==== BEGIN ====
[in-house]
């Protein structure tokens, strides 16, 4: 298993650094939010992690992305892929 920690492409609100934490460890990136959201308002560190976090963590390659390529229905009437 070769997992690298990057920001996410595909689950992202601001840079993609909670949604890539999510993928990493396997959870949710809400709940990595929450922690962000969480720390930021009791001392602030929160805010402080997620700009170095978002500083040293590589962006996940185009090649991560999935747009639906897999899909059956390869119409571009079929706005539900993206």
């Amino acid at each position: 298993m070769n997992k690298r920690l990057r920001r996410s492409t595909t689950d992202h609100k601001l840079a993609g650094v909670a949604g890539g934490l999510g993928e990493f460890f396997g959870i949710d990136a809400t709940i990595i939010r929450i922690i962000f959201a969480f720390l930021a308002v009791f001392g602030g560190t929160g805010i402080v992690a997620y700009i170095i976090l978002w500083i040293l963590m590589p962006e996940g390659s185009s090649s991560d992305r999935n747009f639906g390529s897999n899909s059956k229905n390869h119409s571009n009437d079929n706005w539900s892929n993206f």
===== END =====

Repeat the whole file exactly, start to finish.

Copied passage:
[in-house]
């Protein structure tokens, strides 16, 4: 298993650094939010992690992305892929 920690492409609100934490460890990136959201308002560190976090963590390659390529229905009437 070769997992690298990057920001996410595909689950992202601001840079993609909670949604890539999510993928990493396997959870949710809400709940990595929450922690962000969480720390930021009791001392602030929160805010402080997620700009170095978002500083040293590589962006996940185009090649991560999935747009639906897999899909059956390869119409571009079929706005539900993206």
């Amino acid at each position: 298993m070769n997992k690298r920690l990057r920001r996410s492409t595909t689950d992202h609100k601001l840079a993609g650094v909670a949604g890539g934490l999510g993928e990493f460890f396997g959870i949710d990136a809400t709940i990595i939010r929450i922690i962000f959201a969480f720390l930021a308002v009791f001392g602030g560190t929160g805010i402080v992690a997620y700009i170095i976090l978002w500083i040293l963590m590589p962006e996940g390659s185009s090649s991560d992305r999935n747009f639906g390529s897999n899909s059956k229905n390869h119409s571009n009437d079929n706005w539900s892929n993206f």